via pinterest

19. Ipomoea flower:

This is one of the loveliest flowers with huge trumpet shaped petals in deep azure colour. It opens up its petal every dawn to embrace the new day and perishes before noon. The bright blue flower contrast very well with rich green leaves. These flowers are born in clusters on high stem.

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20. Blue calla lilies:

Blue calla lilies are magnificent looking flowers and are often used for weddings, parties, baptisms and even funerals. These exotic shaped flowers can be used at any occasion as they express feelings of gratitude and appreciation. Blue calla lilies symbolize royalty, serenity, peace and tranquillity. In the Romantic period, this flower symbolized love and desire.

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21. Blue orchids:

Orchids are highly coveted flowers that represent luxury, beauty and strength. Blue orchids are astonishingly beautiful flowers and are capable of attracting even people who do not appreciate flowers much. These flowers are quite rare to find but are extremely popular for its beauty. Blue orchids symbolize tranquillity and are associated with the deep and vast ocean for its blue and white colour. These flowers represent delicate beauty, power and stability.

via pinterest

22. Blue carnation:

Blue carnations are fun and colourful flowers making them a perfect choice for party decorations. These charming flowers spread joy and elegance and are used widely for special occasions and gifting purposes. The light sky blue colour of this flower symbolizes peace and partiality. It also represents truth, thus it is widely used during weddings, indicating the clear response to the feeling of pure love a groom has for his bride.

via pinterest

23. Columbine:

Columbine is plant from the ranunculaceous genus with seemingly delicate petals and coloured sepals which give an appearance of a bunch of pigeons. The name is derived from the Latin word ‘aquila’ and stands for ‘dove’ in the language of flowers. The leaves are dark and bluish green in colour and the flower blooms in a beautiful blue colour with ferny foliage. It comes in colors like yellow, pink, red, maroon, violet and white.

via pinterest

24. Anemone:

Anemone comes in bright vivid colors and blooms in spring, summer and fall. This flower is believed to bring luck and protect against evil and other harmful forces. It also carries magical and prophetic tales with itself, and thus is called anticipation in the language of flowers.

via pinterest

25. Brunnea:

Brunnea is a 5-petaled tiny blue flower with sprays held above the foliage. These airy sprays of blue flowers appear in early spring and have a striking resemblance to forget me not flowers.

via pinterest

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Arshi Ahmed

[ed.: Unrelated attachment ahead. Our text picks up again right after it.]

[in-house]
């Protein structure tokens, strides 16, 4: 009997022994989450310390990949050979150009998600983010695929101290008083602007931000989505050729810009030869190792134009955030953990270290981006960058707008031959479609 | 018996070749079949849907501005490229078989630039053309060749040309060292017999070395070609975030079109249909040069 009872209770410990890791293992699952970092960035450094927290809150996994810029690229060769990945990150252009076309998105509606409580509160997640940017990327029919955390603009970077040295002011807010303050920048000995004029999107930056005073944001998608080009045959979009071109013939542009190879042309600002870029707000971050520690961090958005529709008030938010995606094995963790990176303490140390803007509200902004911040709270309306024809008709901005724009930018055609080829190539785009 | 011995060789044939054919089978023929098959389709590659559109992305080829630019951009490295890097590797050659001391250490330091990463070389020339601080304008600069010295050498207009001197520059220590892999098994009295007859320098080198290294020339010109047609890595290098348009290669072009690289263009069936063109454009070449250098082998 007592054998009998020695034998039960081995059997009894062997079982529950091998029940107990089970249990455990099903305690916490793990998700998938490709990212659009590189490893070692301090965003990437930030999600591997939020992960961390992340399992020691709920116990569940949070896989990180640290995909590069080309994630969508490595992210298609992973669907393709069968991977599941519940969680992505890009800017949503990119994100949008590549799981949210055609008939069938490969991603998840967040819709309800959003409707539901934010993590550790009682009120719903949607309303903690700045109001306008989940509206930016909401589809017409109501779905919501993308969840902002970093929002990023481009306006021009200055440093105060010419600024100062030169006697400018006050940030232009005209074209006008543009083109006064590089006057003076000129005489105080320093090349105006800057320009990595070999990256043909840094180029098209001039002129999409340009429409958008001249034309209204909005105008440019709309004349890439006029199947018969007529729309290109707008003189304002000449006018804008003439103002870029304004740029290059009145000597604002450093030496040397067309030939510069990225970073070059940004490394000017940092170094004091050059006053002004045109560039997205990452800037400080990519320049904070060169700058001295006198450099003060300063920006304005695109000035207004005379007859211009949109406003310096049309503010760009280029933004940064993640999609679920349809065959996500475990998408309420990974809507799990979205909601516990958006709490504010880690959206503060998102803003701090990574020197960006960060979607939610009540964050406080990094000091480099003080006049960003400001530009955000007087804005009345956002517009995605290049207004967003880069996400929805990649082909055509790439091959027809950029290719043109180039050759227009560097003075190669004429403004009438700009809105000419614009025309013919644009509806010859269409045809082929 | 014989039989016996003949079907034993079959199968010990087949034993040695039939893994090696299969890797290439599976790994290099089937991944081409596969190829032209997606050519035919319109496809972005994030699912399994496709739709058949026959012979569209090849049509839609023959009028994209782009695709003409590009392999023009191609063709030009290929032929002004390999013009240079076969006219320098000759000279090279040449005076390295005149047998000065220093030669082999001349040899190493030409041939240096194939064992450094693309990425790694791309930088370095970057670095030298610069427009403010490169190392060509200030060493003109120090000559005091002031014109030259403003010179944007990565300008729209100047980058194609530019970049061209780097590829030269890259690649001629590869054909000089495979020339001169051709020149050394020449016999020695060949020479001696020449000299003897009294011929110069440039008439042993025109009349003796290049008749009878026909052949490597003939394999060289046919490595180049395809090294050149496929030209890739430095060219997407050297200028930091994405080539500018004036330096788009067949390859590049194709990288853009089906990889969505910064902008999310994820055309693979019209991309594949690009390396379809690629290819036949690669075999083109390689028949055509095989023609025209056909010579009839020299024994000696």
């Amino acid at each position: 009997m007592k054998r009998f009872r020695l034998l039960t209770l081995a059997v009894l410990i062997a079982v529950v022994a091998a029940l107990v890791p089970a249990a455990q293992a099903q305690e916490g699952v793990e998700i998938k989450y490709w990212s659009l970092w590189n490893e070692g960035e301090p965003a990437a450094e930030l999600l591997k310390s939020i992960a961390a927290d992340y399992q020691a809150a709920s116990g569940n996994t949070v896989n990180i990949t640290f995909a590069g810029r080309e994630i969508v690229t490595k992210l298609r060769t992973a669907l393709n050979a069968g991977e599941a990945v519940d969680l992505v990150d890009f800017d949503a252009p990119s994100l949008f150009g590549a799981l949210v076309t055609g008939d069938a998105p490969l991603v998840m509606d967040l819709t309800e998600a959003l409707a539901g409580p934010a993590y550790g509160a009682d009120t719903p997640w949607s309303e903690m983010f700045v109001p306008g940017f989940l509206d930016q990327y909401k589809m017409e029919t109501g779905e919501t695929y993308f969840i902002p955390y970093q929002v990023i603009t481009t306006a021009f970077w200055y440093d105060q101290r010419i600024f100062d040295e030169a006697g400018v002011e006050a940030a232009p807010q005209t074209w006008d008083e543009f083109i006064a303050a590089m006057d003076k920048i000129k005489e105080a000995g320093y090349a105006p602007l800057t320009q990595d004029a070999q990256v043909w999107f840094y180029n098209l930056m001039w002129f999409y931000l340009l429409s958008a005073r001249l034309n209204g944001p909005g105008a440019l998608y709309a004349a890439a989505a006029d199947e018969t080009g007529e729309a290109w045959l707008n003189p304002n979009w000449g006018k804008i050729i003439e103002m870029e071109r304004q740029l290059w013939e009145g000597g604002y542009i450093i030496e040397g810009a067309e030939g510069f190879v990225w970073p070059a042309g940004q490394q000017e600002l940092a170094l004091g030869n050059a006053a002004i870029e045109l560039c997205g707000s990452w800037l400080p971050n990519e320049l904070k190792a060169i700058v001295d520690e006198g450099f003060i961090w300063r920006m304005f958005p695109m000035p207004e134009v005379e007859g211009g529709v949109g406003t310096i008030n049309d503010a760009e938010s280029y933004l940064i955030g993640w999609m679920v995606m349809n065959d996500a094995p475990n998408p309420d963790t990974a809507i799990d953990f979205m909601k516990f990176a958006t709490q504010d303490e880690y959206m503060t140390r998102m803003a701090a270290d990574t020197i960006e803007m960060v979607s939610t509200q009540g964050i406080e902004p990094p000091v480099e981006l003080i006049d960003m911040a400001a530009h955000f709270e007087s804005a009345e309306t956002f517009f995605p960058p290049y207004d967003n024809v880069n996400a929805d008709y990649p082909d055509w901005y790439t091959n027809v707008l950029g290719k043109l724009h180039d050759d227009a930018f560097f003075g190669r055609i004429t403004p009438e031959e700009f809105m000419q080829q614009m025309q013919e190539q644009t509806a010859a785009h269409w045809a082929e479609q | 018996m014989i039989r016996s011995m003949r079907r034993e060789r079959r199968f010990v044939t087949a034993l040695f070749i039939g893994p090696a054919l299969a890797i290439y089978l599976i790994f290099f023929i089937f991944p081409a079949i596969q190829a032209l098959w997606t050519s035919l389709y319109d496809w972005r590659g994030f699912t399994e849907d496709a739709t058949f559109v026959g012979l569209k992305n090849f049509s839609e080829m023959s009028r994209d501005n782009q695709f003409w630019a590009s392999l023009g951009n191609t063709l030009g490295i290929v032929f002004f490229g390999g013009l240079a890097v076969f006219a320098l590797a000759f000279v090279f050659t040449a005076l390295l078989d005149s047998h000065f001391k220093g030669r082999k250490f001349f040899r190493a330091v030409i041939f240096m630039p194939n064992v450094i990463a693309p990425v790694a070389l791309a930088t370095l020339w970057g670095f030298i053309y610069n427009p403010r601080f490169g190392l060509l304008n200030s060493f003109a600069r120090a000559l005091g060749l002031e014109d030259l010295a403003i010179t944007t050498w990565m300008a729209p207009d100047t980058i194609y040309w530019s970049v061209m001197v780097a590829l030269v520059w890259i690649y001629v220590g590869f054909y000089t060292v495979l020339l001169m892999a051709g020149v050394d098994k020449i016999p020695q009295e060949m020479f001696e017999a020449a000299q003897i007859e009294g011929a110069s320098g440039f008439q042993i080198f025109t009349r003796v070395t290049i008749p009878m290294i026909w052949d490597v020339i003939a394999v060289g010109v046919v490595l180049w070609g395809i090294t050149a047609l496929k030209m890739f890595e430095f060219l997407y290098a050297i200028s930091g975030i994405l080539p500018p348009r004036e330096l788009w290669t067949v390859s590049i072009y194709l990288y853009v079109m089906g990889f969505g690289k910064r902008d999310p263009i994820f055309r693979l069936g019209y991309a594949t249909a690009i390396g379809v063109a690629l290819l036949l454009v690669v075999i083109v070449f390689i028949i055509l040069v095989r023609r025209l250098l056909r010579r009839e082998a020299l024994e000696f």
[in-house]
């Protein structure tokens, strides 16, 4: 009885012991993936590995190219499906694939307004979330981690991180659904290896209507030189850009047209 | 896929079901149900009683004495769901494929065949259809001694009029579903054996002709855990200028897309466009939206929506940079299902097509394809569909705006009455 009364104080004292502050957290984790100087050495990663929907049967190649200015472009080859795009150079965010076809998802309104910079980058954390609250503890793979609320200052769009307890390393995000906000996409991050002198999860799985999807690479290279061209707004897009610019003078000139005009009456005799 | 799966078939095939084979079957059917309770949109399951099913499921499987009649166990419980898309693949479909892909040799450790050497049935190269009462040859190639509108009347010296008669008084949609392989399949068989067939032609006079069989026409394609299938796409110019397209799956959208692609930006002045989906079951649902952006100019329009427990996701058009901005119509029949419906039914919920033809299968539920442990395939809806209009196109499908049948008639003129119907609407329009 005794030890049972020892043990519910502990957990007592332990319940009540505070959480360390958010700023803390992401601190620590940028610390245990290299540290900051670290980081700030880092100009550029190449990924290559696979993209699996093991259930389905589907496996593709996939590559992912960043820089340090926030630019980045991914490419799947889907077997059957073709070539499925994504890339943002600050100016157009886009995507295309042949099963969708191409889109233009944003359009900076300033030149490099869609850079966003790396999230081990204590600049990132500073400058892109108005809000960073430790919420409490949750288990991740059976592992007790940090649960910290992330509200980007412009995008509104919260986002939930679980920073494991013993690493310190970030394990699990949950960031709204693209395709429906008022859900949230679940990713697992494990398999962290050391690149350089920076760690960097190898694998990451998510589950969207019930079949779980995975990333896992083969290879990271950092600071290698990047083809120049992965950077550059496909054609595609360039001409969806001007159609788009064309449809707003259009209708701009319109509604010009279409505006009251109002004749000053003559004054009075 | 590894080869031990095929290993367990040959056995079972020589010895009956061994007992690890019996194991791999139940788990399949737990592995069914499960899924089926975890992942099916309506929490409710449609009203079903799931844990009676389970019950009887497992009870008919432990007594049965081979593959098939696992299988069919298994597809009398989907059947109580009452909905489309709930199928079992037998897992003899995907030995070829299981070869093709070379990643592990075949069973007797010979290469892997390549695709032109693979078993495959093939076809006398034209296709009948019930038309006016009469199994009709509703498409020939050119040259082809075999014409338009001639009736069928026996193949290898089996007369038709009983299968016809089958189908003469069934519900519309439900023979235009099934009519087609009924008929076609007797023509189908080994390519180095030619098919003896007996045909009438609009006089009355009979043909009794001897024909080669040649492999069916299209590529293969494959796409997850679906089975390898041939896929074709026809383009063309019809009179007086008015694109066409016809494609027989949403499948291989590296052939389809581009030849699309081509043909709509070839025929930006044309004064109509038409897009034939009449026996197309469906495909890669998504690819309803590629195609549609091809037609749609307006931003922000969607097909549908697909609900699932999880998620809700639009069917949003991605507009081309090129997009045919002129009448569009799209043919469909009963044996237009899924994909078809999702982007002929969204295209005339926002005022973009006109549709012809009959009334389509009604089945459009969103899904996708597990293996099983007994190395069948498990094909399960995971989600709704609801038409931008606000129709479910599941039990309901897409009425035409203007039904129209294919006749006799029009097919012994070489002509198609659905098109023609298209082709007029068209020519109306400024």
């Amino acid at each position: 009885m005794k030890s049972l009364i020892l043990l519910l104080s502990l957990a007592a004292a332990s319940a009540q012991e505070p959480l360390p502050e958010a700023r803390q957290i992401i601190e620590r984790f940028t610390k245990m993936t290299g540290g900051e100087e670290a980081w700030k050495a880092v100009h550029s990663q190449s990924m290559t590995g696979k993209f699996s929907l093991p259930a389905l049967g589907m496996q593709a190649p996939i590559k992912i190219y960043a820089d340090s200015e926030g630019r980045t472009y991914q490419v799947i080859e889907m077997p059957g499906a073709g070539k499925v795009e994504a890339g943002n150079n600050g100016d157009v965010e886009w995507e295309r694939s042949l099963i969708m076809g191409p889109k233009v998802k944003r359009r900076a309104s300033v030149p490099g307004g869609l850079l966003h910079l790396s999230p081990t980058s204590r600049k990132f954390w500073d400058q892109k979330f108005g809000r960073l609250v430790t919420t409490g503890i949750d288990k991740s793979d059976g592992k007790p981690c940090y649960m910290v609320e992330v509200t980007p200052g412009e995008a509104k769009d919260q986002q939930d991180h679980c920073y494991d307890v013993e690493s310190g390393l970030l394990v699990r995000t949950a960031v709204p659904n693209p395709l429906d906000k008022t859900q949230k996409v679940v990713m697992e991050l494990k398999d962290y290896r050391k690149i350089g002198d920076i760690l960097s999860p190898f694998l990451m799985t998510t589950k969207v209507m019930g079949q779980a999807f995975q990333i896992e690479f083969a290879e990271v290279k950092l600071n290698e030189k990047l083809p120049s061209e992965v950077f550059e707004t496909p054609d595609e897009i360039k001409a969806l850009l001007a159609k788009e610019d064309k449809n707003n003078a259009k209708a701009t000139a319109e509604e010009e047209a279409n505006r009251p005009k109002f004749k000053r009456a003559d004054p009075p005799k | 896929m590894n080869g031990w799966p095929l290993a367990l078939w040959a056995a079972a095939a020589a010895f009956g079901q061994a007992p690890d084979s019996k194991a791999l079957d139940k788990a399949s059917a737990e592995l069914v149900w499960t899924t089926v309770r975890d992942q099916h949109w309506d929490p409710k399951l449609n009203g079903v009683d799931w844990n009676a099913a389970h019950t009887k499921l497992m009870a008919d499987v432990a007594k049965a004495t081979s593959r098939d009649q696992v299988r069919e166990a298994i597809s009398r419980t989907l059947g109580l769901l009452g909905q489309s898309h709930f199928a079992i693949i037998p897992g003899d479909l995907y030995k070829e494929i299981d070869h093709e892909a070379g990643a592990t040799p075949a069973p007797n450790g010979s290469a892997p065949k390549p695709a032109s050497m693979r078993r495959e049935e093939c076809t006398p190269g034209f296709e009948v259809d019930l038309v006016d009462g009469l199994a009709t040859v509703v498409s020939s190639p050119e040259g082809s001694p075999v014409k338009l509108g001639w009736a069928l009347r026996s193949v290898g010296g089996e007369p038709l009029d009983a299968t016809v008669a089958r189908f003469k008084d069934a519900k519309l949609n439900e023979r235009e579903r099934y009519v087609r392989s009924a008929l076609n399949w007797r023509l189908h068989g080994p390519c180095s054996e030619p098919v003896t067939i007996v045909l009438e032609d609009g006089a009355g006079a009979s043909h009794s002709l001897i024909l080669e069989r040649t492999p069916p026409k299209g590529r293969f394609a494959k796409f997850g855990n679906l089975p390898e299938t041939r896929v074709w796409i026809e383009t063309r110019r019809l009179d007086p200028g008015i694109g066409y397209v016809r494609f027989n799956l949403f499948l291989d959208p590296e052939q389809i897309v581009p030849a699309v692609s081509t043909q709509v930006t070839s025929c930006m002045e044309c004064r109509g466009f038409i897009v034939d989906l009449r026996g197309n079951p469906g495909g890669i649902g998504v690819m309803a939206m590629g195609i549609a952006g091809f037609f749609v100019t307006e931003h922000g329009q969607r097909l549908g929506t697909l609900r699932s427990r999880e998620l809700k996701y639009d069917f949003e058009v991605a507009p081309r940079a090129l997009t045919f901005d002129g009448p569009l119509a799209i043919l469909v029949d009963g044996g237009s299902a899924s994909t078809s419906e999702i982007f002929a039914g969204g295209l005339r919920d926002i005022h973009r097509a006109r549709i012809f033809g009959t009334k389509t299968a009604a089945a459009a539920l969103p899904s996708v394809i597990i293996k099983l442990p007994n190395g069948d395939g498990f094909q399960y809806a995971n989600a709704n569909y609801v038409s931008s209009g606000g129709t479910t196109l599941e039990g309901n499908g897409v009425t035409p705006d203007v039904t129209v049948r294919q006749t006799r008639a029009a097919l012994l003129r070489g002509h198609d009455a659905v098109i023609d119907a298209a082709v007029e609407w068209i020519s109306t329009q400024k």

I’m Arshi who loves makeup, fashion and cars. Writing is my comfort!!! I love learning new languages. Gardening and cooking are my passions. I love to write articles which would simplify people’s life.I go crazy when it rains and find fun in getting drenced. Life to me is a cup of coffee you need to blend all the ingradients in right proportions, Hope my posts are helpful!!! stay positive and keep smiling !!

Unusual flower bulbs for your garden and how to plant them

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Don’t get me wrong, I like tulips and daffodils. Their cheery faces usher in spring with a rush of color and enthusiasm, and like most gardeners, I welcome them with open arms. But, I also like to include more unusual flower bulbs in my garden, too; ones that you don’t find on every corner. These exceptional beauties herald spring in a very different way than a riot of bright yellow daffodils. Instead, these unique spring-flowering bulbs offer their uncommon beauty in a way that’s both subtle and curious.

Today, I’d like to introduce you to several of the unusual flower bulbs that call my garden home. All of them are fully hardy here in my Pennsylvania landscape and take quite nicely to average garden soil. Best planted in the fall, these unusual flower bulbs settle in for a long winter’s nap before popping up out of the soil the following spring to produce their gorgeous blooms. Most of these bulbs have lived in my garden for many years, and every year their colonies grow, with each bulb producing off-sets that help the plants spread.

Unusual flowering bulbs, like this Scilla siberica, are easy to plant in the autumn, especially with the right tools.

How to plant flower bulbs

Before we get to the introductions, I’d like to quickly share the technique I use to plant all of my spring-blooming bulbs. I plant hundreds of bulbs every fall, and I used to do it by hand, digging each individual hole with a trowel before dropping the bulb into it. But I’ve since come to appreciate the power and prowess of using a bulb auger to do the job.